On 24 February 2022, Russia invaded its neighboring country Ukraine. In response to the unprovoked attack, Western countries imposed wide-ranging sanctions with the aim of incapacitating the Russian economy. The sanctions also excluded major Russian banks from SWIFT, the global messaging network for international payments. By early March 2022, Western payment providers, such as Mastercard, Visa and American Express, followed suit and stopped either their business in Russia or their processing of payments for cards issued by Russian banks. So did the online payment provider Paypal. In this blog, we analyze payments made in Switzerland with Russian cards as documented in data available to Monitoring Consumption Switzerland.
We find that expenditures by Russian tourists matter quantitatively for certain spending categories related to accommodation and restaurants, and thus also for certain time periods during the year that appear to be attractive for Russian tourists. For the aggregate economy in Switzerland instead, the missing expenditure by Russian tourists due to the Ukraine crisis is of limited importance.
Figure 1 displays the total expenditures made with Russian cards as a share of the expenditures made with all foreign cards in Switzerland. The figure shows that in the first two weeks of 2019 and 2020, which correspond to the time of the orthodox Christmas celebrations, expenditures made with Russian cards account for up to 8% and 9% of the total expenditures made with all foreign cards. This share drops during the summer holiday period and increases again towards the winter season, accounting for an average of 2.7% in 2019 and 2020.
Figure 1: Russian Payment in Switzerland.
The decrease of the Russian share in expenditures over the summer months is due to relatively larger influx of European guests (notably from Germany and France, but also the UK and the Netherlands) whose expenditures peak twice a year, both during summer time and the winter season. Interestingly, the relative shares have not changed significantly between 2020 and 2021, indicating that foreign guests in Switzerland have been hit by traveling restrictions in a similar way.
Figure 2 shows that expenditures with cards issued in Russia decreased due to the pandemic, which has been accompanied by a significant depreciation of the Russian ruble against the Swiss franc in February/March 2020 as the pandemic hit Europe and Russia. Hitting their low in April 2020, Russian expenditures successively gained over 2020 and 2021. However, in January 2022 expenditures with Russian cards were still only about 50% of the respective expenditures in January 2019.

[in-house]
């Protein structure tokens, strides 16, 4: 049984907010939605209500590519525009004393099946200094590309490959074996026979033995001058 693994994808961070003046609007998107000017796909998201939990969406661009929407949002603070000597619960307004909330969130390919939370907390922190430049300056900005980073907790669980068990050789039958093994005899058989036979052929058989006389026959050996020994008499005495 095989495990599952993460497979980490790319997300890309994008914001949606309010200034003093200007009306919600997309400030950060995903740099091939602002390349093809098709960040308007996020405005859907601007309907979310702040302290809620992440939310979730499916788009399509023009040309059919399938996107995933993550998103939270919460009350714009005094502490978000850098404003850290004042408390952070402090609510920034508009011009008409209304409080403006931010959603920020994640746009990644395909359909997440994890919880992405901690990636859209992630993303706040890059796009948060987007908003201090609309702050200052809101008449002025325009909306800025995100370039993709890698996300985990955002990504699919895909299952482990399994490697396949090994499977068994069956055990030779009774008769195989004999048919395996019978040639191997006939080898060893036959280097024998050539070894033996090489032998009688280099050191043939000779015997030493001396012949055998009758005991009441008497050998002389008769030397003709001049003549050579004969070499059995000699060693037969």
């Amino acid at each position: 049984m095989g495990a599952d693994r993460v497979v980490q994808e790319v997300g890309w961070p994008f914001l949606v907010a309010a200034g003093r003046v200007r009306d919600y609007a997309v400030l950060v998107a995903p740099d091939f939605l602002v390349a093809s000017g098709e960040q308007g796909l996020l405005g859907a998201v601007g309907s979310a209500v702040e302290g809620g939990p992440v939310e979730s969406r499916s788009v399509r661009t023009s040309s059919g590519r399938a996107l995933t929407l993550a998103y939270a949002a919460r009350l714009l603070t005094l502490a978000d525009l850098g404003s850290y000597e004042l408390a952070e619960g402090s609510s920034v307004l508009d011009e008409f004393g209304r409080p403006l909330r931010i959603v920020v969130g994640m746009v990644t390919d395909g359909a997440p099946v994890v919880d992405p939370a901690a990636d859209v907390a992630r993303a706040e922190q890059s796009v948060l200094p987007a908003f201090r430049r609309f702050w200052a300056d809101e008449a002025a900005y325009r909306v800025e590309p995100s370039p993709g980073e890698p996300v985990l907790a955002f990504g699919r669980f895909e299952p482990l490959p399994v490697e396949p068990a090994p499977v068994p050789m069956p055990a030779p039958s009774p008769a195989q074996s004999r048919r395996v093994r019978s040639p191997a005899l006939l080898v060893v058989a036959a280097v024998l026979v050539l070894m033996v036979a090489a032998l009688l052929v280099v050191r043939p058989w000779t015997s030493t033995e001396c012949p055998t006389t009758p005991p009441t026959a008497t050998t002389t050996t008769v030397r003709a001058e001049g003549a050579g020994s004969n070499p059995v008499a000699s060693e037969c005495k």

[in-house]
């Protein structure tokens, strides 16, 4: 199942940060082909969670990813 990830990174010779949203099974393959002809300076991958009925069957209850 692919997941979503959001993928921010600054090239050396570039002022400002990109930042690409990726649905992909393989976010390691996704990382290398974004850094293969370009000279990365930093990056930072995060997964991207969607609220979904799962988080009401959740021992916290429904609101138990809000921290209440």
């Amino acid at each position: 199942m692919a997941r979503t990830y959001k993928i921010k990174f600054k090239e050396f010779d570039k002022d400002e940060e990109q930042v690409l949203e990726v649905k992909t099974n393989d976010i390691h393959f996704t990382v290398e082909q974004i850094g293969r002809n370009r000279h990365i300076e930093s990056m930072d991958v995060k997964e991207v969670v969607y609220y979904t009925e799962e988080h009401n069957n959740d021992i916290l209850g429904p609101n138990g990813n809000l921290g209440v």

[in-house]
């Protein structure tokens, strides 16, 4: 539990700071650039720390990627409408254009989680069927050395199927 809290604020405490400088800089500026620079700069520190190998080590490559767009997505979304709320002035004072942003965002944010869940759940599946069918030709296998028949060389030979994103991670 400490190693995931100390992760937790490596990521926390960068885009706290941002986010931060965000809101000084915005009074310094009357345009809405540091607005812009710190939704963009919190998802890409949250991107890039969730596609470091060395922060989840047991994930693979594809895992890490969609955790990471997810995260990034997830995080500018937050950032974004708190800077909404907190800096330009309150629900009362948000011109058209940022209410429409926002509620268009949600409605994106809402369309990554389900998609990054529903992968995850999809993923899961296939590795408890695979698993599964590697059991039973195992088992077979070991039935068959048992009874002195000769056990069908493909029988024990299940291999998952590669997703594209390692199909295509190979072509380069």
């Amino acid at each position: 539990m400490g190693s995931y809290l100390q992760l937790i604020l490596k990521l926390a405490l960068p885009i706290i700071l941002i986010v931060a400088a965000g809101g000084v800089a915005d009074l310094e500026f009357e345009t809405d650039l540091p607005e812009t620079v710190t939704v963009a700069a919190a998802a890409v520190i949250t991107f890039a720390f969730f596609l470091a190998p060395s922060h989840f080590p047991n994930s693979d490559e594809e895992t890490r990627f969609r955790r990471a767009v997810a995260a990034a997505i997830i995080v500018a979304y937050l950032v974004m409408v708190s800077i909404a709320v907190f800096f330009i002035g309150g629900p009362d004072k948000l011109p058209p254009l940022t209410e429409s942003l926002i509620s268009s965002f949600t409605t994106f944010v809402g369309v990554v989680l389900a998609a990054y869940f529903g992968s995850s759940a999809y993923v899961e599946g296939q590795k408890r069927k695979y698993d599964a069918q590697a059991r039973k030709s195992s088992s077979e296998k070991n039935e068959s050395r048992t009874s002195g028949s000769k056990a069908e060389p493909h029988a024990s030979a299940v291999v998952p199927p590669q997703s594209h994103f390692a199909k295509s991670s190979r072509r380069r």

Figure 2: Payments in Switzerland with cards issued in Russia (indexed to 100% in January 2019).
Which merchant categories have been most affected by the absence of Russian tourists? Figure 3 shows that the expenditure patterns are quite similar to Figure 1 in the categories covering accommodation and restaurants (food and beverage services). Again, the expenditure share of Russian cards peaks in January, where this pattern is quantitatively more pronounced in these two categories with expenditure shares up to 12% of the total expenditures made with all foreign cards.
Figure 3: Russian Payments in Accommodation and Food and Beverage Services.
Remarkably, Figure 4 shows that the share of Russian expenditures in retail (for goods other than food, beverage, tobacco and fuel) increases strongly in January 2019/2020 as well. This pattern is in contrast to expenditures with other continental European cards with which foreign tourists spend less in this category during their holidays in Switzerland. Russians thus appear to make significant expenditures that are not immediately related to tourism (as the categories accommodation, restaurant services discussed above).
Figure 4: Russian Payments in Retail: Other Goods.
It should be noted that the share of Russian expenditures amongst all card payments (domestic and foreign) is rather small, accounting for 1-2% in 2019 before the pandemic. Although of limited importance for the aggregate economy in Switzerland, the presented evidence suggests that expenditures by Russian tourists may matter quantitatively for certain regions or sectors, as indicated by the large share of Russian expenditures in some categories, particularly during early January.
 There may still appear small transaction amounts made with Russian payment cards due to delayed processing, offline transactions, and other miscellaneous reasons. To the best of our knowledge, the Russian payment system Mir is not accepted in Switzerland.